By KATHY SHIRLEY
Intriguing Geology Defines West Africa
Despite the political and sociological problems that
exist for West Africa exploration, the region's geology is making
the effort worthwhile -- as is the prospect of future giant discoveries.
Today, more than 70 years after Alfred Wegener first
proposed his theory of plate tectonics and the break up of a super
continent, geologists are uncovering the secrets of the mirror geologic
histories of Africa's West Coast and Brazil's offshore region --
both at the time of the separation and through subsequent developments.
Both coasts are yielding some of the world's greatest
deep water oil fields.
"As the split between the continental landmasses
developed from the Late Jurassic into the Early Cretaceous periods,
contemporaneous pre- and syn-rift deposits were laid down on both
sides of the South Atlantic," the Knight-Harbinson report reads
(see accompanying story, page 18). "Thus were produced two very
similar hydrocarbon provinces with regard to basin type, source
rocks and salt deposits.
"The salt deposits were laid down in a region of
poorly circulating waters lying north of the volcanic rocks that
now constitute the Walvis Ridge in the eastern South Atlantic and
the Rio Grande Rise in the west," it continued. "The location of
these two volcanic ridges still effectively delineate the southern
margins of the hydrocarbon bearing Lower Congo and Santos/Campos
basins to the north."
Further rifting led to the opening of the South Atlantic
and the deposition of a series of post-Aptian clastic post-rift
sediments as the marginal shelves subsided, the report continues.
The salt deposits are of particular importance because
of the effect they have on the post-depositional sediments that
blanketed them as the ocean opened, and a massive basin-ward influx
of turbidites and other closely related Tertiary clastic deposits
These turbidite fan deposits -- particularly those
of the Oligocene and Miocene age -- now form the bulk of the reservoir
rocks in the Congo Basin's deep water fields. They lie off the continental
shelf, below the continental slope, and finds have been made in
water depths of 300 to 1,893 meters.
"The recognition of the importance of these deep
sea fan deposits over the shallow water progradational shelf deposits
. . . is one the most important discoveries to come out of deepwater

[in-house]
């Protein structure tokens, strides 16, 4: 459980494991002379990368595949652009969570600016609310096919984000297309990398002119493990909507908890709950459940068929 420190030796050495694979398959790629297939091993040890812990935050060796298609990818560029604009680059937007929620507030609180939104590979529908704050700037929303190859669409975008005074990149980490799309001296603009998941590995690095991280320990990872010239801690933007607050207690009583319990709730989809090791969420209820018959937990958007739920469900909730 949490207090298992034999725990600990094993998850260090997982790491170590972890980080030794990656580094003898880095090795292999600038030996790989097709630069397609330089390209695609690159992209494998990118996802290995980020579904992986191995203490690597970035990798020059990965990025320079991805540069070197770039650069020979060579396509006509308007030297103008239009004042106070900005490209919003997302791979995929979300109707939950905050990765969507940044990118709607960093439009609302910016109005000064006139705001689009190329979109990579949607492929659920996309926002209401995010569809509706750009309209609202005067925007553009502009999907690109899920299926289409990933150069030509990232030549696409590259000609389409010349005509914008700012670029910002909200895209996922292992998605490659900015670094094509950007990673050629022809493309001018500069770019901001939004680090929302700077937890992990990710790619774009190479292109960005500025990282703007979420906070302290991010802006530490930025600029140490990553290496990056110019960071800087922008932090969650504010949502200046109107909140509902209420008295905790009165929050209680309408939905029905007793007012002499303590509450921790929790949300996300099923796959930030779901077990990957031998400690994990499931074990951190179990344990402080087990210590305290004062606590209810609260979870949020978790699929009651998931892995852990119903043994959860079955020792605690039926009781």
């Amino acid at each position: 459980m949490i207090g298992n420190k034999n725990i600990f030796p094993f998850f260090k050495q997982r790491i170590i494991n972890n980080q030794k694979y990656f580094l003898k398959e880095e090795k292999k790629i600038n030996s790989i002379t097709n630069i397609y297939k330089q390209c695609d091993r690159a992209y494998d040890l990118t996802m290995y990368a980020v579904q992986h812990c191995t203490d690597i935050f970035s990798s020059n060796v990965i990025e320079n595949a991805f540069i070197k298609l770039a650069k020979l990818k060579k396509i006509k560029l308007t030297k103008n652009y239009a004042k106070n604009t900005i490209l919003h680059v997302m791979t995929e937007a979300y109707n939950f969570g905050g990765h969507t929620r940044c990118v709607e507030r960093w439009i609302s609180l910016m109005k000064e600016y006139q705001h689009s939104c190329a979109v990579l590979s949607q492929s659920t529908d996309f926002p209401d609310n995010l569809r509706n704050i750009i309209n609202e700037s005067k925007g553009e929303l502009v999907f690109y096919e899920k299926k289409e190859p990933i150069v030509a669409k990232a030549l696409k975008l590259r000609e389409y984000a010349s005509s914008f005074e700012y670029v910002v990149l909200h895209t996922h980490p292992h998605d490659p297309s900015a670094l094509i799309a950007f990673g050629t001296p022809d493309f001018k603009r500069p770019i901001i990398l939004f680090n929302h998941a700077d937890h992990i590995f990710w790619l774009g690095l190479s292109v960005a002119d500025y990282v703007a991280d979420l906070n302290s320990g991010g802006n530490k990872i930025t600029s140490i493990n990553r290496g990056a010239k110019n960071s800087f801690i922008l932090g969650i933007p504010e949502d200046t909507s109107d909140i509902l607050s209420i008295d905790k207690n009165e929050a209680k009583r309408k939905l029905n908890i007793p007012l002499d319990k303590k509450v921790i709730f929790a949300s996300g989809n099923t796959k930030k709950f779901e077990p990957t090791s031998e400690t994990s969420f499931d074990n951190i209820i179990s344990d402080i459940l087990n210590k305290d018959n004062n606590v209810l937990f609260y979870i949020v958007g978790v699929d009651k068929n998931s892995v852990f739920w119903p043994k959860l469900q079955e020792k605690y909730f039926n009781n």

exploration," the report said.
Recent seismic surveys in the Angolan portion of
the Lower Congo Basin and in the Campos Basin show that post-depositional
salt movements have created various trap types in the overlying
The salt thickens toward the African shore, producing
different structures in the basin's upper margin extensional tectonic
environment, from those that occur in the area affected by compressional
tectonics (western and deeper parts of the basin).
-- KATHY SHIRLEY
The relatively small, relatively sparsely
populated countries along the West African coast are poised to become
major players in the world oil arena in the next five years.
Giant deep water discoveries found in the region
are beginning to come on line, and new deep water finds all along
the coast are as sure a bet as there is in this risky business.
In fact, many experts believe -- privately, but with
a passion -- that West Africa will likely emerge as the world leader
in offshore exploration and production activities in the coming
Of the world's 120 deep water field discoveries identified
for development in 2000-2005, West Africa accounts for 17 of those
finds -- just a fraction of the 75 found in North America, perhaps,
but in terms of reserves West Africa tops the Gulf of Mexico and
Brazil's Campos Basin.
The 17 fields, according to a report by Roger Knight
with London-based Infield Systems and Dominic Harbinson with Douglas-Westwood
in Canterbury, England, have combined reserves of over nine billion
barrels of oil equivalent and an average field size of 535 million
barrels of oil equivalent.
The only fields that come close to those numbers
are found in the deep water Campos Basin, which geologically is
a mirror image of West Africa.
"Liquids production of almost three million barrels
a day could be achieved by fields coming on stream in the region
over the period to 2005," according to the report.
Leading players are Angola and Nigeria, both with
1.2 million barrels a day of potential additions.
"Placing this in a global context," the report continues,